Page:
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What impact do essential newborn care practices have on neonatal mortality in low and lower-middle income countries? Evidence from Bangladesh
Authors: T Akter, A Dawson, and D Sibbritt
Source: Journal of Perinatology, 36(3): 225–230; DOI: 10.1038/jp.2015.181
Topic(s): Neonatal mortality
Country: Asia
Published: MAR 2016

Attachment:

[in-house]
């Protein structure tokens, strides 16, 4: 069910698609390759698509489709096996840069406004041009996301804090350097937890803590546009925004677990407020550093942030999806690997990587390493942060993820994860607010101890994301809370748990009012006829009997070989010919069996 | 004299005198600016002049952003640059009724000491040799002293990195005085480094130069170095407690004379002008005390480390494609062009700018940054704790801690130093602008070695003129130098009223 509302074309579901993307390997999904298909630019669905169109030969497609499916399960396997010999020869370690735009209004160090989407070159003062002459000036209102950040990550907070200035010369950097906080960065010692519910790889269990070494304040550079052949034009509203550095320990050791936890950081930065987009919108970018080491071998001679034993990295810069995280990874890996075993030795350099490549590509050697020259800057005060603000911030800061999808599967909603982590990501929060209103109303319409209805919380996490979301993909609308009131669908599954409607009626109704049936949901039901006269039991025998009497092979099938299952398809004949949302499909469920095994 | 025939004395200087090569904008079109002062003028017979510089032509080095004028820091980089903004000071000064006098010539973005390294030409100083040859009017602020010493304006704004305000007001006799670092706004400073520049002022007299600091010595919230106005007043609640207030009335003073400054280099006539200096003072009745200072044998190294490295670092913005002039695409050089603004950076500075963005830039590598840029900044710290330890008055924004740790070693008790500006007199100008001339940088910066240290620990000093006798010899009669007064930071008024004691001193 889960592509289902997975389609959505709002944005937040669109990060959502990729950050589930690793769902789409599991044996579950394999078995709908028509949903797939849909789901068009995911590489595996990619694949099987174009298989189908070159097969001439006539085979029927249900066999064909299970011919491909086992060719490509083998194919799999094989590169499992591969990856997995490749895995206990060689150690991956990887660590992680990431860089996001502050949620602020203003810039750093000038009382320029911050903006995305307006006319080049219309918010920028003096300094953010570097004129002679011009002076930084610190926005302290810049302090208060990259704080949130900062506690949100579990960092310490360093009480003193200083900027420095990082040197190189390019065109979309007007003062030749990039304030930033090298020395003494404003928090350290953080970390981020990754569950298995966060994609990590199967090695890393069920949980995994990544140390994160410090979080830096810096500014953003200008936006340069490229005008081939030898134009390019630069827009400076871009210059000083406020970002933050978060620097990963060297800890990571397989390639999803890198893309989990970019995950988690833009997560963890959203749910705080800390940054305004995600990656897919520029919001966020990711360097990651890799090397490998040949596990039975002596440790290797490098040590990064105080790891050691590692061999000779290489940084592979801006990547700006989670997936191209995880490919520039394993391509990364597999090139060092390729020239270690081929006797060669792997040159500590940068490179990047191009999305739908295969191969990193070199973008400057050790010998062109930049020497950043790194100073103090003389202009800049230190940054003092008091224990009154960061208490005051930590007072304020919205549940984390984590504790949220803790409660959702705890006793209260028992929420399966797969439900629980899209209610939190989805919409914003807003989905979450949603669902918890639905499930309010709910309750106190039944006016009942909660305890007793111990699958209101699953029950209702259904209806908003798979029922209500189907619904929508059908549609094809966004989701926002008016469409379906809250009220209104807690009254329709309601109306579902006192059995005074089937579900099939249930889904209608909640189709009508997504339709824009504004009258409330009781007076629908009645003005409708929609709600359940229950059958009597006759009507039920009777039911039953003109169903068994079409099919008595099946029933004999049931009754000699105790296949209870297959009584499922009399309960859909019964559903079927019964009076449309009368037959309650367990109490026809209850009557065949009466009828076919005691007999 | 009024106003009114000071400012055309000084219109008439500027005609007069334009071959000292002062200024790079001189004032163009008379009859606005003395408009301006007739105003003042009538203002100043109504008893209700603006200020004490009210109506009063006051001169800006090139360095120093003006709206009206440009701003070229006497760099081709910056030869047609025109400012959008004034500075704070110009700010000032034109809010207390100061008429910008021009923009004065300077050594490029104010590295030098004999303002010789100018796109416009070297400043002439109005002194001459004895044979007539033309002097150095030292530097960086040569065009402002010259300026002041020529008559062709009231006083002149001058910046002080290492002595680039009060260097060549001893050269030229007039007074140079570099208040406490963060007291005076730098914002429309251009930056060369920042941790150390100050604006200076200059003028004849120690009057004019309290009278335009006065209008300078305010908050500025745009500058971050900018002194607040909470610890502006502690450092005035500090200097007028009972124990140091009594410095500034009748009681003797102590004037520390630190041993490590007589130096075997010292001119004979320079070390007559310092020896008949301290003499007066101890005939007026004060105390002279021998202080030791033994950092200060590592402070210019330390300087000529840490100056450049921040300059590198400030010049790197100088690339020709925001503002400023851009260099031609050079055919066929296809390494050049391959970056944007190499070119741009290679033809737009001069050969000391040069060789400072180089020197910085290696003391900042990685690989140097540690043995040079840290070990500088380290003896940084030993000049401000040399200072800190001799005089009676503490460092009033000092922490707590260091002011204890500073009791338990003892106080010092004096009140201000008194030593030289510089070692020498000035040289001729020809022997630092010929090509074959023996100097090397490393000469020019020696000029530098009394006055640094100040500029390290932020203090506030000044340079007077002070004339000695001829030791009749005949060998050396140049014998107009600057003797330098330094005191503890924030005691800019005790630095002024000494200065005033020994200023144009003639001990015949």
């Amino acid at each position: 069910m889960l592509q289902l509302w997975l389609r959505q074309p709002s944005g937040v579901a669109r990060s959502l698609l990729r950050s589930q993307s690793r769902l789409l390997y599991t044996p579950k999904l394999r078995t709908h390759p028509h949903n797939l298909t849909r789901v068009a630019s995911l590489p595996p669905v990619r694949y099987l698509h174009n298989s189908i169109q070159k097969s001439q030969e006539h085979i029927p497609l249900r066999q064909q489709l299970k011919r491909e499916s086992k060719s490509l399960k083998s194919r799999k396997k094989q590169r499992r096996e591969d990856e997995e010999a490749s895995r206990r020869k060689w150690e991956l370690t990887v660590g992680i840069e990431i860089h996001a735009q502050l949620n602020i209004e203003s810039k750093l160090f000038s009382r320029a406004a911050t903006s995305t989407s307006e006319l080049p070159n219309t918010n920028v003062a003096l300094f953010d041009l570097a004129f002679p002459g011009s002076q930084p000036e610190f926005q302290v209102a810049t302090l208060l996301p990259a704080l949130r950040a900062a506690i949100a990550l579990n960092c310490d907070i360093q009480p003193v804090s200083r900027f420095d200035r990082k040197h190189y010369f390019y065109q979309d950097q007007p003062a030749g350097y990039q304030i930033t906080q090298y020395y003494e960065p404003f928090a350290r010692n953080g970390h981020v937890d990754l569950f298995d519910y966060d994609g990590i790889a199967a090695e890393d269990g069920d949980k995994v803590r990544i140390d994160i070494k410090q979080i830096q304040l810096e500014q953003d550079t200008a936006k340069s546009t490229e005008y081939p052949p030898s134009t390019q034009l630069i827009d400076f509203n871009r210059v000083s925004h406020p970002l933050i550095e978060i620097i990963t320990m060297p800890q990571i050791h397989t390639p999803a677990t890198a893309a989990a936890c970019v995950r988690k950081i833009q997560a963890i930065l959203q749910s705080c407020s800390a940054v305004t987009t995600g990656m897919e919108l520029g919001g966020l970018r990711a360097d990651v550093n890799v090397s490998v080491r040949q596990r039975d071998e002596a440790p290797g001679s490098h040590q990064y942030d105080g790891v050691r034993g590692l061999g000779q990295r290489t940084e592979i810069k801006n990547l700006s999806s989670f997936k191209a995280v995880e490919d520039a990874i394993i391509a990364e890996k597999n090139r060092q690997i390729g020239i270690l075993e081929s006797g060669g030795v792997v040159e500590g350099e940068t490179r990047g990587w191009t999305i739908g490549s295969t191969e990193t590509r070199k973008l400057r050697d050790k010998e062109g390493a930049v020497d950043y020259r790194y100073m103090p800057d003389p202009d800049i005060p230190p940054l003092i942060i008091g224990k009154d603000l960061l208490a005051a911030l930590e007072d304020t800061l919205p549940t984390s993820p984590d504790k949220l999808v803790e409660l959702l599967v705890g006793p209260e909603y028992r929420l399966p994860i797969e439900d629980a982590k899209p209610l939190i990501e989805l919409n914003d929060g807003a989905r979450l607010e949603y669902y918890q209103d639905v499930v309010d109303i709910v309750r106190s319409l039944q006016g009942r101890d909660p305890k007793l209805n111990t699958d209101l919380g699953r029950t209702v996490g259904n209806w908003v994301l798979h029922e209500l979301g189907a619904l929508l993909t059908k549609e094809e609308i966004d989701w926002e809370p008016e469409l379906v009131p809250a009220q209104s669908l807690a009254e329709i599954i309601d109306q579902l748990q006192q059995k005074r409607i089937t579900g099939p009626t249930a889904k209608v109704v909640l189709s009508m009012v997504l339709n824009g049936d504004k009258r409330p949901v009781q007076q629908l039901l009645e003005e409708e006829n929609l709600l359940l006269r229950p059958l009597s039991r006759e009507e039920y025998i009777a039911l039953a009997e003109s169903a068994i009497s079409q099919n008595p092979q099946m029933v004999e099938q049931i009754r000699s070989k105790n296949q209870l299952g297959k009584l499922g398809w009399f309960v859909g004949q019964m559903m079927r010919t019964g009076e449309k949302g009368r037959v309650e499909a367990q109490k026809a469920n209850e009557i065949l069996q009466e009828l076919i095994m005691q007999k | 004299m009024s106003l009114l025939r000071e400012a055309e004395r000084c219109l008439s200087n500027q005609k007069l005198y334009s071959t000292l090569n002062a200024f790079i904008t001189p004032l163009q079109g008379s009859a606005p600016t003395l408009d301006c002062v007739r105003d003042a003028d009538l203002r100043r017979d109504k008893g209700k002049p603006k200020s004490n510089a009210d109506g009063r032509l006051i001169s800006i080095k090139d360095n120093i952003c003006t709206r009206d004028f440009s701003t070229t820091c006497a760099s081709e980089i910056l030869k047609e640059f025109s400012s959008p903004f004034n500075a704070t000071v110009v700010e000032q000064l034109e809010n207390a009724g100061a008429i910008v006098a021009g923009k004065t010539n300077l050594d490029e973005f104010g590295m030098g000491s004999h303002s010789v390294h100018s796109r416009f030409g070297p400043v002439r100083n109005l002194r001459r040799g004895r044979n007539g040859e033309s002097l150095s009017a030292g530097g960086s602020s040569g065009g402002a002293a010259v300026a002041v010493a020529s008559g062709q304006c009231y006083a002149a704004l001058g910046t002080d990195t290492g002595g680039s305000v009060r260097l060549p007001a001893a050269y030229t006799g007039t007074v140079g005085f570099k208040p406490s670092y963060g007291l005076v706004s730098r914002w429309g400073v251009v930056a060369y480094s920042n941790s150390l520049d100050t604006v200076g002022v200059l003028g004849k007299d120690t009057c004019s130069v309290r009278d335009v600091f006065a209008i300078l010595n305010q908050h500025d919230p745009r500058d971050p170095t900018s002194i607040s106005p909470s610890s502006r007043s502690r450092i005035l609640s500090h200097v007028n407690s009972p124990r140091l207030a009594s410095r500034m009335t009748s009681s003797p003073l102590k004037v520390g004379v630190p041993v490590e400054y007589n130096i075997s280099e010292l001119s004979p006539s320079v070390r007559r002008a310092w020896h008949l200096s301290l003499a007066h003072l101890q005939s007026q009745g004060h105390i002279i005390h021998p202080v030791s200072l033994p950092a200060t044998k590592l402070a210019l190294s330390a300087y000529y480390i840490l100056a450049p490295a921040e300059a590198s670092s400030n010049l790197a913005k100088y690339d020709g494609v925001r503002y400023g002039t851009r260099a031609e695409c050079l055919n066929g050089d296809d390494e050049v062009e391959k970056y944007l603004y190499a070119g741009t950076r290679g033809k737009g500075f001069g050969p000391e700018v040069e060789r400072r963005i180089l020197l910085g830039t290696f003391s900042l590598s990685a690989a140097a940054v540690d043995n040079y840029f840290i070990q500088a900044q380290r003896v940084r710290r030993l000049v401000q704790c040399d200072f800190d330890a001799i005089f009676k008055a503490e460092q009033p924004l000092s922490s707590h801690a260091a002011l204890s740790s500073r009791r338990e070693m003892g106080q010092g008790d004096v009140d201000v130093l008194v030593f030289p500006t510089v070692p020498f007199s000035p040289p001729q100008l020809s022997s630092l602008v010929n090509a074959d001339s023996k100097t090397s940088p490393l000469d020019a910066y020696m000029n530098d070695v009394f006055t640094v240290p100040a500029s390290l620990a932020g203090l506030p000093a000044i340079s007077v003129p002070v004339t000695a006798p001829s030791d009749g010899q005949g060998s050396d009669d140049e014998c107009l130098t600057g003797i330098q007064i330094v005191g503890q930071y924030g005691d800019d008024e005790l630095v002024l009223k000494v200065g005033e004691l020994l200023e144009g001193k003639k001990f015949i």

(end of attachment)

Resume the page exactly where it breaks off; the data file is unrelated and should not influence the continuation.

Abstract: Objective: To assess the impact of essential newborn care (ENC) practices on the mortality of neonates delivered at home in Bangladesh. Study design: This study used cross-sectional data from the 2011 Bangladesh Demographic and Health Survey. Adjusted logistic regression model was used to examine the effect of ENC practices on neonatal mortality based on 3190 live-born infants. Result: Delayed bathing (72?h after delivery) significantly contributed to reducing neonatal mortality. A significant but counterintuitive relation was observed between the dry cord care and neonatal deaths. Conclusion: Neonatal mortality may be reduced through emphasizing delayed bathing. Specific guidelines on the cleanliness of the fabric used to dry and wrap newborns, as well as emphasizing the use of clean delivery kits and initiation of immediate and exclusive breastfeeding, may improve neonatal outcomes. Further, the ENC guidelines in Bangladesh should include the application of topical antiseptics to the cord stump.